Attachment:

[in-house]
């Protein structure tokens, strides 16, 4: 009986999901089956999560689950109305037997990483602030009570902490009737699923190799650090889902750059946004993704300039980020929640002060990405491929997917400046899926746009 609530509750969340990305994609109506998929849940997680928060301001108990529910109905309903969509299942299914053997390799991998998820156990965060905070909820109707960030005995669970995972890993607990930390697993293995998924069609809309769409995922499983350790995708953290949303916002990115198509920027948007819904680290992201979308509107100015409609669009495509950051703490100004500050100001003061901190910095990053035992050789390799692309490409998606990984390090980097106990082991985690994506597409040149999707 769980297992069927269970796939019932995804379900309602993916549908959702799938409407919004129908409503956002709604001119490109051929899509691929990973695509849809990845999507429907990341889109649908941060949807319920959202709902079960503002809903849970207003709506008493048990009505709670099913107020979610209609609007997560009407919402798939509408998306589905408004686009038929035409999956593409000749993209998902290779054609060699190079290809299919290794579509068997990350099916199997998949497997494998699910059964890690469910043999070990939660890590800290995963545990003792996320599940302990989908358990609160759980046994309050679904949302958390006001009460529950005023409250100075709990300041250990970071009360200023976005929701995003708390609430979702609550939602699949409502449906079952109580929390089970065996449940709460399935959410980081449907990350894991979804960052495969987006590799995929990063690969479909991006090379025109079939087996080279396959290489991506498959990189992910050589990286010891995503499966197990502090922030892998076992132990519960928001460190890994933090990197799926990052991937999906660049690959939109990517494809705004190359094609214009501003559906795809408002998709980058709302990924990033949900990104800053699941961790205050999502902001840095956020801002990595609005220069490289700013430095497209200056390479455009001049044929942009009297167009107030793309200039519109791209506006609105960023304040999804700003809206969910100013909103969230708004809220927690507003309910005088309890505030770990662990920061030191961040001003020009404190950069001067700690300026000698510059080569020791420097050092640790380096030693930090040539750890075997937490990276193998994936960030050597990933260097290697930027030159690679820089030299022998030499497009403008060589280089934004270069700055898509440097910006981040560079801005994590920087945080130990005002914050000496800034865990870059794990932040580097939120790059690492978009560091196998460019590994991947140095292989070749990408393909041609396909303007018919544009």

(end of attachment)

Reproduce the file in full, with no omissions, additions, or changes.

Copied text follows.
[in-house]
């Protein structure tokens, strides 16, 4: 009986999901089956999560689950109305037997990483602030009570902490009737699923190799650090889902750059946004993704300039980020929640002060990405491929997917400046899926746009 609530509750969340990305994609109506998929849940997680928060301001108990529910109905309903969509299942299914053997390799991998998820156990965060905070909820109707960030005995669970995972890993607990930390697993293995998924069609809309769409995922499983350790995708953290949303916002990115198509920027948007819904680290992201979308509107100015409609669009495509950051703490100004500050100001003061901190910095990053035992050789390799692309490409998606990984390090980097106990082991985690994506597409040149999707 769980297992069927269970796939019932995804379900309602993916549908959702799938409407919004129908409503956002709604001119490109051929899509691929990973695509849809990845999507429907990341889109649908941060949807319920959202709902079960503002809903849970207003709506008493048990009505709670099913107020979610209609609007997560009407919402798939509408998306589905408004686009038929035409999956593409000749993209998902290779054609060699190079290809299919290794579509068997990350099916199997998949497997494998699910059964890690469910043999070990939660890590800290995963545990003792996320599940302990989908358990609160759980046994309050679904949302958390006001009460529950005023409250100075709990300041250990970071009360200023976005929701995003708390609430979702609550939602699949409502449906079952109580929390089970065996449940709460399935959410980081449907990350894991979804960052495969987006590799995929990063690969479909991006090379025109079939087996080279396959290489991506498959990189992910050589990286010891995503499966197990502090922030892998076992132990519960928001460190890994933090990197799926990052991937999906660049690959939109990517494809705004190359094609214009501003559906795809408002998709980058709302990924990033949900990104800053699941961790205050999502902001840095956020801002990595609005220069490289700013430095497209200056390479455009001049044929942009009297167009107030793309200039519109791209506006609105960023304040999804700003809206969910100013909103969230708004809220927690507003309910005088309890505030770990662990920061030191961040001003020009404190950069001067700690300026000698510059080569020791420097050092640790380096030693930090040539750890075997937490990276193998994936960030050597990933260097290697930027030159690679820089030299022998030499497009403008060589280089934004270069700055898509440097910006981040560079801005994590920087945080130990005002914050000496800034865990870059794990932040580097939120790059690492978009560091196998460019590994991947140095292989070749990408393909041609396909303007018919544009």